In this corner

Small firms ready for the bell in the fight for larger contracts

As the federal government seeks greater savings by awarding supersized information technology contracts, small-business owners are finding it tougher to win small, short-term contracts within their budgets.

But some small businesses have discovered ways to thrive in the new procurement environment by using a variety of unusual teaming agreements. The benefits of teaming are widely known, but some companies have hit on innovations that elevate a simple team arrangement into something more creative, and potentially more appealing to agencies seeking contractors.

"I'm not going to spend my time lobbying the government to change the standards for small business," said Vish Varma, vice president for corporate development at AlphaInsight, a small business that provides software development, network engineering and information security services. "I've got a disadvantage in size and resources. But if I have an advantage in creative ideas, then I lead with my advantage."

Varma's efforts have made him a kind of Pied Piper of innovative team agreements in federal contracting. He often bypasses standard prime/subcontractor agreements in favor of what he considers to be more advantageous pairings.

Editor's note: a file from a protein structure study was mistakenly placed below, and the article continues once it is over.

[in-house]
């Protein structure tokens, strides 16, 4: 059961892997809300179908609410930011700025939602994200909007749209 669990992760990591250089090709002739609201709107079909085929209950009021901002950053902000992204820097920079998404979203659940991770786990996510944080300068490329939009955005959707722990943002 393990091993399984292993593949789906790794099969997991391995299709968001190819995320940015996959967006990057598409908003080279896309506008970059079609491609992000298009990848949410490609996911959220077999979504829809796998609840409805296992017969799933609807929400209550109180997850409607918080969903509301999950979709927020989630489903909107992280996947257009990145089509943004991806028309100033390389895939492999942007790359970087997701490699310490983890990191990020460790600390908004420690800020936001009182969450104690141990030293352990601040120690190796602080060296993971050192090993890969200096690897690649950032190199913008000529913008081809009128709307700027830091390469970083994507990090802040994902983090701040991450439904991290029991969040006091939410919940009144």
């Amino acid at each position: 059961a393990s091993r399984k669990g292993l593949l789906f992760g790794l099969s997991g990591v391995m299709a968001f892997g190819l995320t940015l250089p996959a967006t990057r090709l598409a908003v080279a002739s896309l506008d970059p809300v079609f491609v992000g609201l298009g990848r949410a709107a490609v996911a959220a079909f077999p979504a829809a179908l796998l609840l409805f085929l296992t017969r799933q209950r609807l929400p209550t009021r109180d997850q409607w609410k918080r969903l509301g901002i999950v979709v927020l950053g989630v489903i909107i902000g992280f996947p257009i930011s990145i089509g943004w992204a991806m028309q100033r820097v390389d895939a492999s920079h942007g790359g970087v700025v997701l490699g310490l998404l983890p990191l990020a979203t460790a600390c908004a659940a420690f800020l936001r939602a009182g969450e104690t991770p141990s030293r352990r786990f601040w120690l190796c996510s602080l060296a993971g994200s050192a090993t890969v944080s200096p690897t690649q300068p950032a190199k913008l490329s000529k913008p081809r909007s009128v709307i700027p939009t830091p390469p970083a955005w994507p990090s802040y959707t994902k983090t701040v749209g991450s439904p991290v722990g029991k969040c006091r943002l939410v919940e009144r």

Federal procurement officials often consolidate agency requirements for IT products and services so they can award larger contracts to fewer suppliers. Called contract bundling, the practice has always been controversial. Small firms are also concerned about a growing preference for vehicles that are conceived as massive procurements from the outset, such as the General Services Administration's forthcoming Networx contract.

Some small businesses, faced with the apparent inevitability of larger procurements, are looking for ways to compete despite the trend. It has eliminated some prospects for small businesses to become prime contractors, but it has created new opportunities for small businesses to team with one another, said Guy Timberlake, co-founder of the American Small Business Coalition, a trade group for small government contractors.

Small businesses must do their homework before choosing a teaming agreement for a particular federal contracting opportunity, Varma said. They must have discussions with federal officials long before they officially solicit bids.

Varma said small-business officials need to have a clear understanding of the government customer. They need to understand what the customer wants to buy and whether it is receptive to the type of small-business teaming arrangement the companies are proposing.

With that knowledge, Varma persuades officials at other companies to become teaming partners. He can often put together the right mix of expertise and skills to win government contracts requiring a wide range of competencies.

"It's legally difficult, and it's risky," he said. Each creative teaming agreement requires sitting down with a lawyer and writing rules of engagement that assign clear responsibilities to each party. But Varma has found that such agreements often generate a higher level of commitment and trust than standard relationships between prime contractors and their subcontractors.